Once the veggies are cooked, blend into puree with an immersion blender, or in a regular one. Check for the seasonings again.

Serve with some Greek yogurt and sweet paprika.


Stay warm out there!

Wednesday, November 14, 2012

Travelling without your baby

This one is the opposite to the post I wrote about a month ago about travelling WITH your toddler. Turns out travelling without her or him is even harder! Who would've thought...

Although the original plan was to write this post while being in a cozy hotel room with pajamas on and a nice hot cup of tea and unwrapped chocolate beside me,  I’m actually typing this while sitting on a train headed from Budapest to a small town in Slovakia, doing some travelling for work.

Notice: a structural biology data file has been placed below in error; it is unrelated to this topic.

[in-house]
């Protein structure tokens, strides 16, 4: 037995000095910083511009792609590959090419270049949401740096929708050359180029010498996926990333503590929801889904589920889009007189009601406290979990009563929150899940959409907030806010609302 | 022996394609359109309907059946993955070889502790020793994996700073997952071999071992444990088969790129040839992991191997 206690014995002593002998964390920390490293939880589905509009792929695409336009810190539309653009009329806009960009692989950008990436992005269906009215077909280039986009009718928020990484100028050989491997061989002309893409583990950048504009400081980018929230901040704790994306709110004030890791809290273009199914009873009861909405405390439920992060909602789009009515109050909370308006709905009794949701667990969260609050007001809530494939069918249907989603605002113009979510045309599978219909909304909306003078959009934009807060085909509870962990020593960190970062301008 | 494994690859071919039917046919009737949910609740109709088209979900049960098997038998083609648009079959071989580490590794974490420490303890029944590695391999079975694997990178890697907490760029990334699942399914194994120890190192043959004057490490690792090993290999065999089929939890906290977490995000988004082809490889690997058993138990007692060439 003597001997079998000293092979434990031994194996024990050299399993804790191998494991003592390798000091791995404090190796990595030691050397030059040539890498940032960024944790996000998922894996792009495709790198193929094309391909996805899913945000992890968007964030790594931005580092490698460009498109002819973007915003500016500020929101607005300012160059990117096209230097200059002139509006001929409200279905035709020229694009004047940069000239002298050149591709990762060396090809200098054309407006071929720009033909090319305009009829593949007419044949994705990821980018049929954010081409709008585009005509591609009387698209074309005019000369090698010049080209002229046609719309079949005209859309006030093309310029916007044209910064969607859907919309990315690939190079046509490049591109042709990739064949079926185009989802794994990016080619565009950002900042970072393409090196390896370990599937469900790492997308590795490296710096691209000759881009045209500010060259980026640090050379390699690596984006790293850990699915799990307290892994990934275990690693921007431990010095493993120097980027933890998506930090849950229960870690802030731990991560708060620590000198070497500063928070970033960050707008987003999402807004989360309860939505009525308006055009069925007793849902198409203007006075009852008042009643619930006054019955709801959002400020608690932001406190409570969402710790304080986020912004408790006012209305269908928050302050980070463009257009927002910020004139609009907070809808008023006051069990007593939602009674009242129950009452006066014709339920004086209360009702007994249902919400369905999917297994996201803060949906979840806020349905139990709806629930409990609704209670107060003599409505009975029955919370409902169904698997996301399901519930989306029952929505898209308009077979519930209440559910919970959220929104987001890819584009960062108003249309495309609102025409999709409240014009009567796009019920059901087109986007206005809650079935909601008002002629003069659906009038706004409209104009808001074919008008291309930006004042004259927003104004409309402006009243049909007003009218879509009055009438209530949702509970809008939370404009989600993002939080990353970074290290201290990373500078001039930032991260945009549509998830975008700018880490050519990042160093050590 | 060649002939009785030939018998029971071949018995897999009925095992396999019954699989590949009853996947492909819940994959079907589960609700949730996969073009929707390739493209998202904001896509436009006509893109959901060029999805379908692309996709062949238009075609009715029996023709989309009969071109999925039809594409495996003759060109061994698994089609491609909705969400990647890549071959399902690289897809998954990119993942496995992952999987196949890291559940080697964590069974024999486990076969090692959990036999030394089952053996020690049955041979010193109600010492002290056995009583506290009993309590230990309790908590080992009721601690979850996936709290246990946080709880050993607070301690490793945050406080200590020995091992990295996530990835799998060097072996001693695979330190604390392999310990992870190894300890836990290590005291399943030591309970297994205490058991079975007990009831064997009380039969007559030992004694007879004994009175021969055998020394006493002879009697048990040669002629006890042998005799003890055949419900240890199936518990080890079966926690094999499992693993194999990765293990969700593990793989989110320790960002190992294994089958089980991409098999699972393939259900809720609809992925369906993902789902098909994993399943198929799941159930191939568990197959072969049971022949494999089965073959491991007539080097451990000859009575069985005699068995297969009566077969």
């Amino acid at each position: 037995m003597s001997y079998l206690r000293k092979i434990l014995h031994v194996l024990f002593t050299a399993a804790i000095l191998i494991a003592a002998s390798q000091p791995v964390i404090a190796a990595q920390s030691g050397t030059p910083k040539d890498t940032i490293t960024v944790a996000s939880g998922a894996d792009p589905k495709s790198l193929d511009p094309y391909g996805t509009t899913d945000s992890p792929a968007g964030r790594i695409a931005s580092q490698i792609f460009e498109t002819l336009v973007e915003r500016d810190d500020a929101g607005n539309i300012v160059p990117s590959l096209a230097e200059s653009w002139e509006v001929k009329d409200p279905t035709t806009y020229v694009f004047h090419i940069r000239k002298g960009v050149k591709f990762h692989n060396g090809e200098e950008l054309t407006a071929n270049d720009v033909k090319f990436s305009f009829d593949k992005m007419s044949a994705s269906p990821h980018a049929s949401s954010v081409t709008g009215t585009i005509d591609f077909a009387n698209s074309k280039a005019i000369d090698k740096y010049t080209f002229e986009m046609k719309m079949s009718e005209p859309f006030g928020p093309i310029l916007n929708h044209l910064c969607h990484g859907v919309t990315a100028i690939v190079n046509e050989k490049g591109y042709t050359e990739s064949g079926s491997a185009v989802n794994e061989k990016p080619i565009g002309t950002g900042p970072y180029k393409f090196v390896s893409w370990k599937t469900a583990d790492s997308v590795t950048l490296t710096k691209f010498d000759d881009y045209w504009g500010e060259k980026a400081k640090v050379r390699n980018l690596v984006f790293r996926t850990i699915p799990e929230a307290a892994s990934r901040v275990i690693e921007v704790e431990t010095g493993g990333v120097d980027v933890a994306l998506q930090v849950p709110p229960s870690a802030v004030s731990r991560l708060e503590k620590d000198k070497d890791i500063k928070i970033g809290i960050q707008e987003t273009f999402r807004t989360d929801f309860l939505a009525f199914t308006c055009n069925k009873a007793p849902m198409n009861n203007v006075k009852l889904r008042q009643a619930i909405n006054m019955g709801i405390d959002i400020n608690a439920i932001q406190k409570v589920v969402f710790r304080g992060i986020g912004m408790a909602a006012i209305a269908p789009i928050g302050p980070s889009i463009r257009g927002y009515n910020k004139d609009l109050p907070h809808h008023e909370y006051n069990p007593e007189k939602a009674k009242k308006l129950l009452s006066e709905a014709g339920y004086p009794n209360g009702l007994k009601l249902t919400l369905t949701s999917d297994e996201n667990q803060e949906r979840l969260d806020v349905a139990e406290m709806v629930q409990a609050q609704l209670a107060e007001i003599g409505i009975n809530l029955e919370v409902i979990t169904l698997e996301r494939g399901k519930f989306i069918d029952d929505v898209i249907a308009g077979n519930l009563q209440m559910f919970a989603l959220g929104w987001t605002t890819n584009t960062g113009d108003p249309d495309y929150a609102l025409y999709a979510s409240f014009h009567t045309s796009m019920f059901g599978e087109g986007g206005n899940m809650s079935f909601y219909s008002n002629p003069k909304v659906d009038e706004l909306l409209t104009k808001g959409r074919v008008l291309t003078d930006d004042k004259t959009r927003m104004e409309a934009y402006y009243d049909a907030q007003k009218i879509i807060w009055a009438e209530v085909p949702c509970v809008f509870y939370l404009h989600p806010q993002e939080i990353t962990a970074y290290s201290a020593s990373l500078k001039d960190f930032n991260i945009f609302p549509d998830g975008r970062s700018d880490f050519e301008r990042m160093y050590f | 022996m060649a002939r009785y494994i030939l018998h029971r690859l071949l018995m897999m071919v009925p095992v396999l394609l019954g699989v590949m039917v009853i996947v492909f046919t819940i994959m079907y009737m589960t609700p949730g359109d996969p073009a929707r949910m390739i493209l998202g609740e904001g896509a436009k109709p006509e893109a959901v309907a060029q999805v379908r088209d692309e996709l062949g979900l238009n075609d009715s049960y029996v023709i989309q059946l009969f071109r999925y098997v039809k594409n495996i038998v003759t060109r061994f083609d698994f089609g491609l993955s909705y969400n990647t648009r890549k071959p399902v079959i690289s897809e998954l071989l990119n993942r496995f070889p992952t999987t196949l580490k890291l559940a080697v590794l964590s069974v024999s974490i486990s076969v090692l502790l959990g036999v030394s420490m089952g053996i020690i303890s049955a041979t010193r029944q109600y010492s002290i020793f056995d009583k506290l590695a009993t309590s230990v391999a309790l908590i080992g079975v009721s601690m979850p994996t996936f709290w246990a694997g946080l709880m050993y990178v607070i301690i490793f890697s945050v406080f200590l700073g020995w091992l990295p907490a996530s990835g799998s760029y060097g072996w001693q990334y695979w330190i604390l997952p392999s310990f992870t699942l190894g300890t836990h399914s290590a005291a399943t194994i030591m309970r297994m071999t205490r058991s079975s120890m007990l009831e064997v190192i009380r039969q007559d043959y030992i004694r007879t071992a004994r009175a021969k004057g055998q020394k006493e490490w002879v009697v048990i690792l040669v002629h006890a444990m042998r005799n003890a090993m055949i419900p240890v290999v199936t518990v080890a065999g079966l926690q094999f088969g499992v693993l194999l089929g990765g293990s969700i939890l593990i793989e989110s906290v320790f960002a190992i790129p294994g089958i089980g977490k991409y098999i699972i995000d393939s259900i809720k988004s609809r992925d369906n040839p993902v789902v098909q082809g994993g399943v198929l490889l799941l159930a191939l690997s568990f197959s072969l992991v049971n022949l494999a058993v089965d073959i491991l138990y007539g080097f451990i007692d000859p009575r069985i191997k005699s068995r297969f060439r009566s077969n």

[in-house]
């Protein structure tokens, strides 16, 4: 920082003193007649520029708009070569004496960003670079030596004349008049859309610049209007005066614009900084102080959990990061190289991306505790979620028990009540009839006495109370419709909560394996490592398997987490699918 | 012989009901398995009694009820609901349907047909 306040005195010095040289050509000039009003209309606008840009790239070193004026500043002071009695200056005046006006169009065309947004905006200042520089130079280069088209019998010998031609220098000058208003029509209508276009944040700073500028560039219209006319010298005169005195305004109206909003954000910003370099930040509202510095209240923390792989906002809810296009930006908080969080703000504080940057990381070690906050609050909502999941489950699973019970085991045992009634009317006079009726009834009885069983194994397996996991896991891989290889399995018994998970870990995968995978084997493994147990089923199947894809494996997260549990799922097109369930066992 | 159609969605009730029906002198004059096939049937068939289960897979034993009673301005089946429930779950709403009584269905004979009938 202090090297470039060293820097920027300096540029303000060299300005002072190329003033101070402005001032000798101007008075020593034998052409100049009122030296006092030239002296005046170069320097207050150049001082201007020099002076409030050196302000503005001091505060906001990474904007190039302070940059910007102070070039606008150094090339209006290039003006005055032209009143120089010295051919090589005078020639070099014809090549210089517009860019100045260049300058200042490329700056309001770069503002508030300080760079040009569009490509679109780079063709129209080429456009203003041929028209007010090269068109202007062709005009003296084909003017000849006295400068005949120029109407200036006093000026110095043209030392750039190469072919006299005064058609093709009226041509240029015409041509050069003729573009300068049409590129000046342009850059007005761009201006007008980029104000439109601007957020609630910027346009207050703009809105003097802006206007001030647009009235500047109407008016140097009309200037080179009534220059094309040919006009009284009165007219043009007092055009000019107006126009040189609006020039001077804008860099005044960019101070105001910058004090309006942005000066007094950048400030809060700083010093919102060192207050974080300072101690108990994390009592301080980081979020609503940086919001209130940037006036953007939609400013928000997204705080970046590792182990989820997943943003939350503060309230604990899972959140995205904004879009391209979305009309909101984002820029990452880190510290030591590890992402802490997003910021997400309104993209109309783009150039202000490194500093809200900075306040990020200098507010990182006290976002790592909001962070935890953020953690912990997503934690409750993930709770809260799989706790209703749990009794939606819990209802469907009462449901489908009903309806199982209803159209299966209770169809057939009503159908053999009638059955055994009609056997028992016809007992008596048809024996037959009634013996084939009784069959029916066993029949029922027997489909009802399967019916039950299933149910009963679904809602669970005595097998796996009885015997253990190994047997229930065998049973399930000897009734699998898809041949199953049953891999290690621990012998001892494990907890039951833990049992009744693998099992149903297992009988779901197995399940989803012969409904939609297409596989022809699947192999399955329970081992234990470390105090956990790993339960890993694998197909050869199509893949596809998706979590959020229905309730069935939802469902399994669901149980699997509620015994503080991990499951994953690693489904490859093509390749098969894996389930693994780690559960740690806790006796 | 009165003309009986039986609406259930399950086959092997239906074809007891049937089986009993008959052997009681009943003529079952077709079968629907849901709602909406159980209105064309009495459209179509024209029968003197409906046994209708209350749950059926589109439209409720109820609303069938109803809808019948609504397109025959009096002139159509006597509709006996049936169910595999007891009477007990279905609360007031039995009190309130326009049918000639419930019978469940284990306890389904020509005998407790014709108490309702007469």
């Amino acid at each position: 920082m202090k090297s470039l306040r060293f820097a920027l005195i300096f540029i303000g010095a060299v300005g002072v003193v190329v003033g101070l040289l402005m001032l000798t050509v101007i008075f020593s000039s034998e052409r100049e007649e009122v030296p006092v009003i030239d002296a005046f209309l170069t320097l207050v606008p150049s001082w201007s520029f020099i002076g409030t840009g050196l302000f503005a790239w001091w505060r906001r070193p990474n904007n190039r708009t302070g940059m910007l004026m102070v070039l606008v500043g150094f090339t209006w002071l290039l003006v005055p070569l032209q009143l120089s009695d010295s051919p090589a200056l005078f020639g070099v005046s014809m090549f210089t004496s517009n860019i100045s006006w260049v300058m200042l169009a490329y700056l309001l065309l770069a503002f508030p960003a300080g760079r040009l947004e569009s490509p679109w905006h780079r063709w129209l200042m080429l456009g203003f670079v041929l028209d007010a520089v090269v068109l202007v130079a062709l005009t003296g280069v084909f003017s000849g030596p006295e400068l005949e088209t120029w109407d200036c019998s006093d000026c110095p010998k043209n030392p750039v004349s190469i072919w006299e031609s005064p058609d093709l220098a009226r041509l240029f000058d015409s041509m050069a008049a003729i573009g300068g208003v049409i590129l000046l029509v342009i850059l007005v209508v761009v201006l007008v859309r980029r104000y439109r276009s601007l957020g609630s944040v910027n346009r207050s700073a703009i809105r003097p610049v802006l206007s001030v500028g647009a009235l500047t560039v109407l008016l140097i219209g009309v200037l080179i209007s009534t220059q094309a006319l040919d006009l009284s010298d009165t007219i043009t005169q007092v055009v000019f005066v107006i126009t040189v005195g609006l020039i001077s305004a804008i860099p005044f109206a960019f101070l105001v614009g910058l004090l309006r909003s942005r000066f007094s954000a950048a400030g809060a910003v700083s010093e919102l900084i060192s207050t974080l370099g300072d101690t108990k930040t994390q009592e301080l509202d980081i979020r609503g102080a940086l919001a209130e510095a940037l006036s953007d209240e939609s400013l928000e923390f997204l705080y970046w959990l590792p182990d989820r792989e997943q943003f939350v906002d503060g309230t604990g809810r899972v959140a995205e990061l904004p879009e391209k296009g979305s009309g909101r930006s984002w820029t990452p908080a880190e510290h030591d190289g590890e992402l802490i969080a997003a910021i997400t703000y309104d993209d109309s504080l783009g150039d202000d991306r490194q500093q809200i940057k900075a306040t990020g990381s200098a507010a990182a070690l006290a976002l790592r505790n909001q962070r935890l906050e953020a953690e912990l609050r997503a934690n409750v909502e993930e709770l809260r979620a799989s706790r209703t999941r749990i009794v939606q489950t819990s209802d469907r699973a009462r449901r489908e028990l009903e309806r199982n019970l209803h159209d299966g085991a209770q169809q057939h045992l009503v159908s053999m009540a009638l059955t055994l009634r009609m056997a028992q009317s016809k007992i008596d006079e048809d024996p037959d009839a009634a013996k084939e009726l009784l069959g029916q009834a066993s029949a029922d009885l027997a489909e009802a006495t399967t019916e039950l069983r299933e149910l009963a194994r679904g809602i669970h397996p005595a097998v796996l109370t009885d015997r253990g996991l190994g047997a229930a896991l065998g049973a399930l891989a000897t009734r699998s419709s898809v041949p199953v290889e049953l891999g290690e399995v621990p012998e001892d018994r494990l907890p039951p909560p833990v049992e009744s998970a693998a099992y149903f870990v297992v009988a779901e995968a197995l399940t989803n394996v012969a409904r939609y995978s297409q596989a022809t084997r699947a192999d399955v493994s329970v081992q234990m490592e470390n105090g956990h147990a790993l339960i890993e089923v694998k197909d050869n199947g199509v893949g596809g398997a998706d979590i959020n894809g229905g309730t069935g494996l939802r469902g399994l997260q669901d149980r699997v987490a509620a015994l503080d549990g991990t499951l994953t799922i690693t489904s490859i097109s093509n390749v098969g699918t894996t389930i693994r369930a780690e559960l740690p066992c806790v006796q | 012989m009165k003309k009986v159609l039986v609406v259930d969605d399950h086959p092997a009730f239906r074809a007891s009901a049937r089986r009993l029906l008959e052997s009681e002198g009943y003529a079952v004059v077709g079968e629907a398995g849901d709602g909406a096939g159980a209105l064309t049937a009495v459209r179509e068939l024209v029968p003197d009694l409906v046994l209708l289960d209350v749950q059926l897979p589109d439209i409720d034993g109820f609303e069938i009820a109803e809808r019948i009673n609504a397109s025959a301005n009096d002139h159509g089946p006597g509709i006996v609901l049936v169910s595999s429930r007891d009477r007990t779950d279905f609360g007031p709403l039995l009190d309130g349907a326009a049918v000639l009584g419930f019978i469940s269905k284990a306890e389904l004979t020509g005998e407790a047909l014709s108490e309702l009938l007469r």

I was thinking about how the whole concept of travelling changed for me after I had Allie. Beforehand travelling, any kind of it, was just fun and now I am like a nervous nelly anywhere I am without her.  Especially the plane… Ever since I’ve had Allie, I developed this awful fear of flying. And not that I’ve ever loved flying particularly, but it’s just gotten so much worse!  All I can think about when on the plane is Allie and how if something happens to me she won’t have her mom. That thought just terrifies me… But I know I shouldn’t even think like that and put these thoughts out in the universe. I should think positively and objectively, that the chances are nothing will happen to me on the plane. But it’s actually not just planes. In the pre-Allie era I would have never even thought of that, but now whenever I am in a car with a stranger driver (for example taxi, and especially abroad), I always fasten my seat belt in the rear seat.